As the manhunt continues for the pair of convicted murderers who escaped the Clinton Correction Facility in upstate New York, sources say the investigation is focusing on a worker at the prison who may have facilitated the breakout.

The Post reports, "It’s an employee being questioned," a high-level source told the NY Post. The source says the employee, who is not a guard, has been suspended from her post. Others sources tell the tabloid the worker may have been "wooed" by one of the escaped prisoners, Richard Matt, 48.

The source says of Matt, "He has a way with the ladies," and retired detective David Bentley, who investigated the 1987 murder of a businessman that landed Matt at Clinton, "When [Matt’s] cleaned up, he’s very handsome and, in all frankness, very well endowed. He gets girlfriends anyplace he goes."

Matt and David Sweat, 34, were unaccounted for at 5:30 a.m. on Saturday morning. They had crafted dummies out of sweatshirts, placing them in their beds and managed to crawl out holes from their cells—holes created by power tools—and into the prison's infrastructure of tunnels and catwalks, emerging from a manhole outside the prison. Governor Andrew Cuomo, who has announced a $100,000 reward for their capture, said, "We went back and pieced together what they did. It was elaborate. It was sophisticated. It encompassed drilling through steel walls and pipes, so this was not easily accomplished...When you look at how the operation was done, it was extraordinary."

While Sweat had been serving a life sentence without parole for killing a Broome County sheriff's deputy, Matt was serving a 25 year sentence for the killing of a William L. Rickerson in 1997. Rickerson had been dismembered, and a former investigator told the NY Times, "A lot of people get killed. Not many killers take the time to dismember the body."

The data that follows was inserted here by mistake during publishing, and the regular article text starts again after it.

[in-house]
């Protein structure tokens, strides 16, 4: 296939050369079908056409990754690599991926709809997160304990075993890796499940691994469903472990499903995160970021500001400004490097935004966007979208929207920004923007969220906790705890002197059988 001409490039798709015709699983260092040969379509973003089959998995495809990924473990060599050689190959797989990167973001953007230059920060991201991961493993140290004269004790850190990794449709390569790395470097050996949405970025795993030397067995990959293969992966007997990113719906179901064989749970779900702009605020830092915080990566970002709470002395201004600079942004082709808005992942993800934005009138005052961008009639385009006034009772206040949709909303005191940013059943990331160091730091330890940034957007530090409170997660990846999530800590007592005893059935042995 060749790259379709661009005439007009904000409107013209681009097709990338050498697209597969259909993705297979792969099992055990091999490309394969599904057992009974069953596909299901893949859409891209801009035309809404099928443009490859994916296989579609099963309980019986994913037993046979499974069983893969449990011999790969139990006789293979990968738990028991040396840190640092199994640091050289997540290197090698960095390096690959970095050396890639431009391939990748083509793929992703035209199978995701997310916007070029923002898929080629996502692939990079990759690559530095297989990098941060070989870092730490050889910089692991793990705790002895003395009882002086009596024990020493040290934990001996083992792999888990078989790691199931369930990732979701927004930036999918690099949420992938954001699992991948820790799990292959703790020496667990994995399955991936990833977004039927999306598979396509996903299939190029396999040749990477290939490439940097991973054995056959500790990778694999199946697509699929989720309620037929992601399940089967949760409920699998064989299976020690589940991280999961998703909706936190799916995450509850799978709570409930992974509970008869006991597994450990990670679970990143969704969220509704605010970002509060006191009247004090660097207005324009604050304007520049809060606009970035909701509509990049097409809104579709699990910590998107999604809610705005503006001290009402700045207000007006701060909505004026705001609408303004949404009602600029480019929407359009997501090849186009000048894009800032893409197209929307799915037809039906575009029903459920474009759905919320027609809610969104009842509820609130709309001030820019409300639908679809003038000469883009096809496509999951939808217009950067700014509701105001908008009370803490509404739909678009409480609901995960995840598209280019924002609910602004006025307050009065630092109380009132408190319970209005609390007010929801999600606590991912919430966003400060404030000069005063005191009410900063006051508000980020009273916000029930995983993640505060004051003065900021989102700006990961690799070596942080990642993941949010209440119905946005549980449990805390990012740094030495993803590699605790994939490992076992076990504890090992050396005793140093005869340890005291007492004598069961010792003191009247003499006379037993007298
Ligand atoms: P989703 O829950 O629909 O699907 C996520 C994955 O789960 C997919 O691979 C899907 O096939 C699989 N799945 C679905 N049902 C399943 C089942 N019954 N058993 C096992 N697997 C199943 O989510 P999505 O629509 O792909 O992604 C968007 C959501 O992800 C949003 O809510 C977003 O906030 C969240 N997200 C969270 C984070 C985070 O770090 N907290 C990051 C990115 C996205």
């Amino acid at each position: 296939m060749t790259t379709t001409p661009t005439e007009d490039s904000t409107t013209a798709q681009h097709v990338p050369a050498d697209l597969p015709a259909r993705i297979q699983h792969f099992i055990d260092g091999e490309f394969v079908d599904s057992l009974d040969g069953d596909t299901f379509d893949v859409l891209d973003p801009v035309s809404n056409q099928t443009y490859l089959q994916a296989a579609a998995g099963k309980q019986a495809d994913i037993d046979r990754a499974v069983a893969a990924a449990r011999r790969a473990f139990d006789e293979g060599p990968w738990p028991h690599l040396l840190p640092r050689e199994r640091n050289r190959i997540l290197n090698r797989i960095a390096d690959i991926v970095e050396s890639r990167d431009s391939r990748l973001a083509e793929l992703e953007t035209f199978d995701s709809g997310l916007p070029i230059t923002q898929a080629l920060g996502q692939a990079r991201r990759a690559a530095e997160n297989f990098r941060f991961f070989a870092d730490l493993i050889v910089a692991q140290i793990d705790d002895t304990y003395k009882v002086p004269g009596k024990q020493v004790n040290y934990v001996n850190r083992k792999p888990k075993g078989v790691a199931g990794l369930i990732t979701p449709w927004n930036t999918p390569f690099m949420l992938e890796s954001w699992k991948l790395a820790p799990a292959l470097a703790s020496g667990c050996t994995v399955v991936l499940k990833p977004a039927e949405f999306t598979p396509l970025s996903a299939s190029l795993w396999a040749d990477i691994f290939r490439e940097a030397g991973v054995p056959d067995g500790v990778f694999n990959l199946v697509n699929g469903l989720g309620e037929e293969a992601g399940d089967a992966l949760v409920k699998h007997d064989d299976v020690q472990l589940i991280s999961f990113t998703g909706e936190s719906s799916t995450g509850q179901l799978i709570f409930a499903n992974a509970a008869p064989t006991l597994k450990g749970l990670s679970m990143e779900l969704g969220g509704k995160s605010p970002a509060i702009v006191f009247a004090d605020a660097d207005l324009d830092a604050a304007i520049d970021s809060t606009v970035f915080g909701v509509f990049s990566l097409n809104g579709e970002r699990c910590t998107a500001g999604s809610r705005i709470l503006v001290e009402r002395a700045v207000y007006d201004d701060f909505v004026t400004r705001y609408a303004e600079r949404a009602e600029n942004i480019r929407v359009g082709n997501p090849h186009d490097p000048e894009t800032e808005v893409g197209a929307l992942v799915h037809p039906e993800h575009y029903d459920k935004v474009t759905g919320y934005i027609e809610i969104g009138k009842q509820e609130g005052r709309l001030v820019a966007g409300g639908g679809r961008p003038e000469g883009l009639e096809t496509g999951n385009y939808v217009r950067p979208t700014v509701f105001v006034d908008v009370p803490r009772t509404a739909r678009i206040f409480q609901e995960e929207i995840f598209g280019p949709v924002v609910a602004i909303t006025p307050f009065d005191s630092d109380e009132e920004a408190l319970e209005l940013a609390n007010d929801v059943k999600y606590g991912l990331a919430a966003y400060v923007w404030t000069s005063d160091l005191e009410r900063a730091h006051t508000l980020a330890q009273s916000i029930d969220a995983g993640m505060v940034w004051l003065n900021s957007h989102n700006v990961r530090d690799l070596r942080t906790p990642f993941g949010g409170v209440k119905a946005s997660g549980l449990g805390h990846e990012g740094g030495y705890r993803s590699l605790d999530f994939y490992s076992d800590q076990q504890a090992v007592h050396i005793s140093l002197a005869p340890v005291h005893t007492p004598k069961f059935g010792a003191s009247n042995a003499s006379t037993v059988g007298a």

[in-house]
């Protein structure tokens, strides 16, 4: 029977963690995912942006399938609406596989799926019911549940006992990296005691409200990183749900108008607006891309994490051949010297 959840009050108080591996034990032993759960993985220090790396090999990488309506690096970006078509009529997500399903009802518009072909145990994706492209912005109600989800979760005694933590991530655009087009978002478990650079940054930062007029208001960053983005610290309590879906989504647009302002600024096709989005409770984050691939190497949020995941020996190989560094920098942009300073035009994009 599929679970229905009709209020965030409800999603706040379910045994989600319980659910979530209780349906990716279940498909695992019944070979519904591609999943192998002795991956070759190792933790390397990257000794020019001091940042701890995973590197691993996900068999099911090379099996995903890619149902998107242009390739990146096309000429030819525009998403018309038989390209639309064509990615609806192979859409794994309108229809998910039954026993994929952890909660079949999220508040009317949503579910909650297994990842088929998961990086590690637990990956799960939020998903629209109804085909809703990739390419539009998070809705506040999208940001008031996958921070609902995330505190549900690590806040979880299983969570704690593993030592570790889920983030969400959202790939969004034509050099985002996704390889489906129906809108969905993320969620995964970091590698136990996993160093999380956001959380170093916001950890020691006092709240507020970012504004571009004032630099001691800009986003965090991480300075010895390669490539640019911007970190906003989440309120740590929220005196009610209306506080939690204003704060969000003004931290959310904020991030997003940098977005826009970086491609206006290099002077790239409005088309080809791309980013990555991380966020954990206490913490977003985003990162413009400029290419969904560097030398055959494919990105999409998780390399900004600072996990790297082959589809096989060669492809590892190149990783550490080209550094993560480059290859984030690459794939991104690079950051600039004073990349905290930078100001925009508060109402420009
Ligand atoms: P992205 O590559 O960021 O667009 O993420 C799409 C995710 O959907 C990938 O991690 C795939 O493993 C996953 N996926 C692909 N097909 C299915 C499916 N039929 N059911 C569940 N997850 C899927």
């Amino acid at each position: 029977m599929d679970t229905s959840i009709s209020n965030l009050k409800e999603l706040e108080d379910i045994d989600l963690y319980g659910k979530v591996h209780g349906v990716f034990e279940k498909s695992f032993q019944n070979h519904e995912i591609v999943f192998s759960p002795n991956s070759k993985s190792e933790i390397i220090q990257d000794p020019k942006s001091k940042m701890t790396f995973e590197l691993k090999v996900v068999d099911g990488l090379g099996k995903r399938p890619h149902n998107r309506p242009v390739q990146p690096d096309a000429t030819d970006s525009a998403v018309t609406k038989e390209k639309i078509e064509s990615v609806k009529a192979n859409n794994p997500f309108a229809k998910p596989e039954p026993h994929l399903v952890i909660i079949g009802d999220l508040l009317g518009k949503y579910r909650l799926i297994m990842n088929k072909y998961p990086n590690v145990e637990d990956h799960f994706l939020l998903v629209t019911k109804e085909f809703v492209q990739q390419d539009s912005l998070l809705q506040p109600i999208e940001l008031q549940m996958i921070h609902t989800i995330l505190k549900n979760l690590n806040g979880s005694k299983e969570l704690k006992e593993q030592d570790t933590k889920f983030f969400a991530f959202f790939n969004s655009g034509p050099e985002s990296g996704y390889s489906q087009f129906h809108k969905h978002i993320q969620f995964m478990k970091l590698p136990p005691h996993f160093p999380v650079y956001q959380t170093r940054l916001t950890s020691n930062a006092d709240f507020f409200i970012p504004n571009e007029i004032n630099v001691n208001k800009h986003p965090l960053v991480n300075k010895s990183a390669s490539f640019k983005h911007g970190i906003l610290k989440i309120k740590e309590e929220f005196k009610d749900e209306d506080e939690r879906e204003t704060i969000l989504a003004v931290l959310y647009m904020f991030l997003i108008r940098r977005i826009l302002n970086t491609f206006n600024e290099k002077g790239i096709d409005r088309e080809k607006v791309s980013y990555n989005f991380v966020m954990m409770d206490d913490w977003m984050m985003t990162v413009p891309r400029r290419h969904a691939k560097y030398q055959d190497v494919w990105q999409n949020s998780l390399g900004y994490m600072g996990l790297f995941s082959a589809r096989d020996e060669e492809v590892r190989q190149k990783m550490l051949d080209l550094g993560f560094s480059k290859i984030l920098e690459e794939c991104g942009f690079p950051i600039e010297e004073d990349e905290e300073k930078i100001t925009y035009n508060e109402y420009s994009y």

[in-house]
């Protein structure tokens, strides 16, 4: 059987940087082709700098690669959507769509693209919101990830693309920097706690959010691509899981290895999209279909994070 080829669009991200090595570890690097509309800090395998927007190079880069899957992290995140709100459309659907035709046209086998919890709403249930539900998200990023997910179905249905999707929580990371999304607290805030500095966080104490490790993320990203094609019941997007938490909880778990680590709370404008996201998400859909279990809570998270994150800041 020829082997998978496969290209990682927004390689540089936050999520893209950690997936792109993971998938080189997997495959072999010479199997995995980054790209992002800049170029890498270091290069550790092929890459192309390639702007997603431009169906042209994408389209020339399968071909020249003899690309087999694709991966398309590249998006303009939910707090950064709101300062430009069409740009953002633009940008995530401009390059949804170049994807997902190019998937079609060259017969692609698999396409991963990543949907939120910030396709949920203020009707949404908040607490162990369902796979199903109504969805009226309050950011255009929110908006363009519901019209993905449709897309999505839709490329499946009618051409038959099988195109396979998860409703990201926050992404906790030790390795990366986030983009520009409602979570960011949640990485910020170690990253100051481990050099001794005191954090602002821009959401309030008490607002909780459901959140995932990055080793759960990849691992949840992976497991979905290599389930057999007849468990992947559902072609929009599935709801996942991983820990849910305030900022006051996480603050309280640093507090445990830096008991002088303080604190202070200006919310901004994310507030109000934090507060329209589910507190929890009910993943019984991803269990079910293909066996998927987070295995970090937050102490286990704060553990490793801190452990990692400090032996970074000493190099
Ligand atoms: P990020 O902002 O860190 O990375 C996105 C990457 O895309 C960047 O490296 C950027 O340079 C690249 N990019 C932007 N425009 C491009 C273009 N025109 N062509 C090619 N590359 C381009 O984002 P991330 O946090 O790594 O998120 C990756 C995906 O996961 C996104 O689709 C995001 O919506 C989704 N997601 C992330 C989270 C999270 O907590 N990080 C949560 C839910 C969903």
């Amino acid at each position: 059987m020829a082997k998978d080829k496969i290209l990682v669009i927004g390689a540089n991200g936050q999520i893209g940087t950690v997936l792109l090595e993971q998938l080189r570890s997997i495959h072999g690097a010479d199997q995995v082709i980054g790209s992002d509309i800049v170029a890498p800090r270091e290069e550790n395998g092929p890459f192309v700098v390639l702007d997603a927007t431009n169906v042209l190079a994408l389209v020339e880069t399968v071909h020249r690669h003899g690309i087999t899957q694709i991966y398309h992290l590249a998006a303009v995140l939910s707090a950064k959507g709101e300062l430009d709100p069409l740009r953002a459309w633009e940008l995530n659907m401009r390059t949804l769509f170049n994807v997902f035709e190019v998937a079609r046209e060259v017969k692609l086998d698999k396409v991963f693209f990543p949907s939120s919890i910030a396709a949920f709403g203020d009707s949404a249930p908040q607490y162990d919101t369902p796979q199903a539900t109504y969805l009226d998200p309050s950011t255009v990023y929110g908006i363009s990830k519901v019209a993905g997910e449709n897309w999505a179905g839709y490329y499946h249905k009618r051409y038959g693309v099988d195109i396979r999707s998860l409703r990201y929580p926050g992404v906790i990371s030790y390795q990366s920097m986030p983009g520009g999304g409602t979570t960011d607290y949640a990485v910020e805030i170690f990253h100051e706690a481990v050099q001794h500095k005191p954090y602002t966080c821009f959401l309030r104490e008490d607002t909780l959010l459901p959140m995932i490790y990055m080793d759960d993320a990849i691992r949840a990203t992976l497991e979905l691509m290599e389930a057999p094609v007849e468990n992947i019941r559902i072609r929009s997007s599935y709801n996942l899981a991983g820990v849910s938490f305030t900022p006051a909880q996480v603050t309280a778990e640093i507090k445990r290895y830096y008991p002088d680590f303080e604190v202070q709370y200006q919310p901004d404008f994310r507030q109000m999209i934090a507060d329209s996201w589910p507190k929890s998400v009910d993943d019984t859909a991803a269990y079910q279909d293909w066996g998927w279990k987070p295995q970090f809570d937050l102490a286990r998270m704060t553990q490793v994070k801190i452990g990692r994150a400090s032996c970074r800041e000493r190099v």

Another retired captain, Gabriel DiBernardo, said, "You can never have enough security with him. You can never trust him. You can never turn your back on him...He’s certainly not a dumb individual. He’s a cunning individual, and a strong individual, physically strong. There’s no question he can handle himself." and Bentley emphasized, "I’m very concerned that people are going to get hurt the longer he’s out. I’ve seen him inflict wounds on himself, cut himself; break his collarbone and not seek any treatment. He’s just totally, totally fearless, and doesn’t respond to pain."

Investigators suspect that the prisoners used contractors' tools to help them. A source told the Post, "There was major construction at the prison — a bunch of work crews for a variety of projects. They are looking into every aspect of these crews, any connections they might have to these two prisoners. Was it a relative or a friend? Look at the cuts that they made in the pipes. They are perfect, clean. That’s not normal — they had some help."

Another source said that the pair "had help on the inside, and they could just have easily had help on the outside... To do all that, it would have to take weeks, if not months. This was well-planned and thought out for some time."

The Daily News notes, "Dubbed 'Little Siberia' by locals, the prison houses nearly 3,000 inmates, guarded by about 1,400 correction officers. Surrounded by farmland and forests, the prison is only about a 45-minute drive by car to Montreal."